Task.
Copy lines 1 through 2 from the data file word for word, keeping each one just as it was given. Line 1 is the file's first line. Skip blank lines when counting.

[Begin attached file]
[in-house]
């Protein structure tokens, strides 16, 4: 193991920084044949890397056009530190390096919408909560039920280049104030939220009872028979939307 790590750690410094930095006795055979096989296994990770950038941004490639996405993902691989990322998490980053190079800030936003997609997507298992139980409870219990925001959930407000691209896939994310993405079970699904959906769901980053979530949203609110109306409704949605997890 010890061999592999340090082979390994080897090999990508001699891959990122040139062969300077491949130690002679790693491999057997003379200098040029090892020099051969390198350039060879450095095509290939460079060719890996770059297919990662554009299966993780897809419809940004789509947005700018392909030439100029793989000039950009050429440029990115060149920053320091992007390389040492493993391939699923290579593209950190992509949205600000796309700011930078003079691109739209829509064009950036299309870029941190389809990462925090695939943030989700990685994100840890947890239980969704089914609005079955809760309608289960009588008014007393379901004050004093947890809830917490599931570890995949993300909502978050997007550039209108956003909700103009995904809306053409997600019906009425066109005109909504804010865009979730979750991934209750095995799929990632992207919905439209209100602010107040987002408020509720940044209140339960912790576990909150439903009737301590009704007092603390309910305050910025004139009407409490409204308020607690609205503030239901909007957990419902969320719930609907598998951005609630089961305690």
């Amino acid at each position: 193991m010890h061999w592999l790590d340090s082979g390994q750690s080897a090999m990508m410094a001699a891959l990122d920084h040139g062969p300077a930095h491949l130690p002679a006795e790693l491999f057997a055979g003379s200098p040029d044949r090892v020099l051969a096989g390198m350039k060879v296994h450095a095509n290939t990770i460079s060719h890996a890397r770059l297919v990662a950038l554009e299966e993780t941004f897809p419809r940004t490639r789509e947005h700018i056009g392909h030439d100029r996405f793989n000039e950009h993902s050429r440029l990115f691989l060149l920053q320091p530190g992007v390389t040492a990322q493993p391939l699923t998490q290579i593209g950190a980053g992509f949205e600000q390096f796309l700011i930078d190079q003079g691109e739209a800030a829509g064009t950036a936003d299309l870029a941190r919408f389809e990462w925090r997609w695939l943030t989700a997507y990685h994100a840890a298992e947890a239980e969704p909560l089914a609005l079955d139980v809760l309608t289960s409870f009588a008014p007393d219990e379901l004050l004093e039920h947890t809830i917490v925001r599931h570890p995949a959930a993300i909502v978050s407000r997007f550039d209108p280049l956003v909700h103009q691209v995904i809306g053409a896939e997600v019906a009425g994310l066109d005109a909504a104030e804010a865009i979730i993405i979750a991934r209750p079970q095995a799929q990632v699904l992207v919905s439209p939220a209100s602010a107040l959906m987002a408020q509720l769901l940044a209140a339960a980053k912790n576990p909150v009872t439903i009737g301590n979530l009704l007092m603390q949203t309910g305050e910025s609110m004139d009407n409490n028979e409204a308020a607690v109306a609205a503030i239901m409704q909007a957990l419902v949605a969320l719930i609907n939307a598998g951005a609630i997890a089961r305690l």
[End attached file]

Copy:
[in-house]
């Protein structure tokens, strides 16, 4: 193991920084044949890397056009530190390096919408909560039920280049104030939220009872028979939307 790590750690410094930095006795055979096989296994990770950038941004490639996405993902691989990322998490980053190079800030936003997609997507298992139980409870219990925001959930407000691209896939994310993405079970699904959906769901980053979530949203609110109306409704949605997890 010890061999592999340090082979390994080897090999990508001699891959990122040139062969300077491949130690002679790693491999057997003379200098040029090892020099051969390198350039060879450095095509290939460079060719890996770059297919990662554009299966993780897809419809940004789509947005700018392909030439100029793989000039950009050429440029990115060149920053320091992007390389040492493993391939699923290579593209950190992509949205600000796309700011930078003079691109739209829509064009950036299309870029941190389809990462925090695939943030989700990685994100840890947890239980969704089914609005079955809760309608289960009588008014007393379901004050004093947890809830917490599931570890995949993300909502978050997007550039209108956003909700103009995904809306053409997600019906009425066109005109909504804010865009979730979750991934209750095995799929990632992207919905439209209100602010107040987002408020509720940044209140339960912790576990909150439903009737301590009704007092603390309910305050910025004139009407409490409204308020607690609205503030239901909007957990419902969320719930609907598998951005609630089961305690």